. "Appendix A: Overview of Panel Findings and Recommendations." Learning and Understanding: Improving Advanced Study of Mathematics and Science in U.S. High Schools. Washington, DC: The National Academies Press, 2002.
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Learning and Understanding: Improving Advanced Study of Mathematics and Science in U.S. High Schools
ANNEX A-1CHARGE TO THE CONTENT PANELS
Charge to the Parent Committee and Content Panels: The charge to the committee is to consider the effectiveness of, and potential improvements to, programs for advanced study of mathematics and science in American high schools. In response to the charge, the committee will consider the two most widely recognized programs for advanced study: the Advanced Placement (AP) and the International Baccalaureate (IB) programs. In addition, the committee will identify and examine other appropriate curricular and instructional alternatives to IB and AP. Emphasis will be placed on the biology, chemistry, physics, and mathematics programs of study.
Charge to Content Panels: The content panels are asked to evaluate the AP and IB curricular, instructional, and assessment materials for their specific disciplines.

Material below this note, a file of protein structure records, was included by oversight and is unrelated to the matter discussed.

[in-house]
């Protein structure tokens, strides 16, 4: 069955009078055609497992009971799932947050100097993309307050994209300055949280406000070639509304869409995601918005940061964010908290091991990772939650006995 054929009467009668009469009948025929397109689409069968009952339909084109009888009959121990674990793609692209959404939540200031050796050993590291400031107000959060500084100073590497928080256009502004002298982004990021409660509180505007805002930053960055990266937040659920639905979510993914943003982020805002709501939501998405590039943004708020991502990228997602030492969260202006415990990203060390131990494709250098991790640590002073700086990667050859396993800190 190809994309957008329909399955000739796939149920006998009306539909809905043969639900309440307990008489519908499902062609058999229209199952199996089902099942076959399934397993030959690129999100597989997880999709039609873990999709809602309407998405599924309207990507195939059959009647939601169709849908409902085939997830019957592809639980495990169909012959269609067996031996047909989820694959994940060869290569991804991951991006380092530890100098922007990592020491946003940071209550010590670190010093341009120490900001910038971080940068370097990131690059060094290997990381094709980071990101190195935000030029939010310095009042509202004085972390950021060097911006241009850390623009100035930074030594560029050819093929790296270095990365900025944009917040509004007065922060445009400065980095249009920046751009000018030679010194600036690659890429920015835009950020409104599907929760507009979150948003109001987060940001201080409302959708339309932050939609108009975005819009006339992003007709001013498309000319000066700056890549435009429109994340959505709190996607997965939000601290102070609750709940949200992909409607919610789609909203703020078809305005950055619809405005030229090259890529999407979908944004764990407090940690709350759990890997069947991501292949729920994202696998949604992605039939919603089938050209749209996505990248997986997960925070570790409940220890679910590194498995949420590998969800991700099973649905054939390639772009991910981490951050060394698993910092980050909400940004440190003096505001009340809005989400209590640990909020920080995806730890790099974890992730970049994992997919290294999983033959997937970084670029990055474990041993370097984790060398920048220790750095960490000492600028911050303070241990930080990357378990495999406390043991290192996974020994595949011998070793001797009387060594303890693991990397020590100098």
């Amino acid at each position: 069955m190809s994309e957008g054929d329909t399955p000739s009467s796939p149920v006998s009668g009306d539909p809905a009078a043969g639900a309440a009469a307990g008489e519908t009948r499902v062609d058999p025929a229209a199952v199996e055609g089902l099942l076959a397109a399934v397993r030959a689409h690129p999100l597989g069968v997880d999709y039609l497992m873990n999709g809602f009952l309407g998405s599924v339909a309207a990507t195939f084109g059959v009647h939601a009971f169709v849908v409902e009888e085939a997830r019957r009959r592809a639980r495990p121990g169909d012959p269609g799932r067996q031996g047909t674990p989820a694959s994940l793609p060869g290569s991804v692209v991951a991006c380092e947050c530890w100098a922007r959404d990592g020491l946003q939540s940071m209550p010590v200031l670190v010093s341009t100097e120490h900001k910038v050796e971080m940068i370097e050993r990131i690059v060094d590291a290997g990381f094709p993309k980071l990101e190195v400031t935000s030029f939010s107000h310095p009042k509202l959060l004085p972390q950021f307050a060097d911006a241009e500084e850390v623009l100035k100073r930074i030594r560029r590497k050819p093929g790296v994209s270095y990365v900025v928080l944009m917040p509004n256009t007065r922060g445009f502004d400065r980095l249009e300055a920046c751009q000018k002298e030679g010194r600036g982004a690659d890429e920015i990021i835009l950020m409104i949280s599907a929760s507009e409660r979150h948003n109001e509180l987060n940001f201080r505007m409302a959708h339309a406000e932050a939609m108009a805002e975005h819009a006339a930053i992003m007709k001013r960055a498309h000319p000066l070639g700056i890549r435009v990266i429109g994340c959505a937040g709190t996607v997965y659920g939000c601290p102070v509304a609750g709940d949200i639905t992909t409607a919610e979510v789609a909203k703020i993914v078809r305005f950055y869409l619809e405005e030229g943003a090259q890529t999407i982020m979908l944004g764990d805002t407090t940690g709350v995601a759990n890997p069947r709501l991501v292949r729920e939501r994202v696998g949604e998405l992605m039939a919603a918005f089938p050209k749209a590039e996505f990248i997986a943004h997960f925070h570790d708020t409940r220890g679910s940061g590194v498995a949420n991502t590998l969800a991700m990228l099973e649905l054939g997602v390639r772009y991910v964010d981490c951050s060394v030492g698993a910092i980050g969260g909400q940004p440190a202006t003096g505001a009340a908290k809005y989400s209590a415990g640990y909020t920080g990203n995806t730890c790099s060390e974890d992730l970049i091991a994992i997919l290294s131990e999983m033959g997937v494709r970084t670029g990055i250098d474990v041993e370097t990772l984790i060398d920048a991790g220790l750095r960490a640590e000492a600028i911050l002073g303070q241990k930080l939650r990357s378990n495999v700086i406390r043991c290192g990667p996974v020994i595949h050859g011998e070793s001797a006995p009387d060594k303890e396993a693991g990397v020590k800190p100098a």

Below is a list of questions that the content panels will use to examine the curriculum, laboratory experiences, and student assessments for their specific subject areas. The content panels will use these questions to issue a report to the committee about the effectiveness of the AP and IB programs for educating able high school students in their respective disciplines. In answering these questions, the content panels should keep in mind the committee’s charge and study questions.
The panels should focus on the following specific issues in advising the committee:
I.CURRICULAR AND CONCEPTUAL FRAMEWORKS FOR LEARNING
Research on cognition suggests that learning and understanding are facilitated when students: (1) have a strong foundation of background knowledge, (2) are taught and understand facts and ideas in the context of a conceptual framework, and (3) learn how to organize information to facilitate retrieval and application in new contexts (see, for example, NRC, 2000b).
To what degree do the AP and IB programs incorporate current knowledge about cognition and learning in mathematics and science in their curricula, instructions, and assessments?
To what degree is the factual base of information that is provided by the AP and IB curricula and related laboratory experiences adequate for advanced high school study in your discipline?
Based on your evaluation of the materials that you received, to what extent do the AP and IB curricula and assessments balance breadth of cov-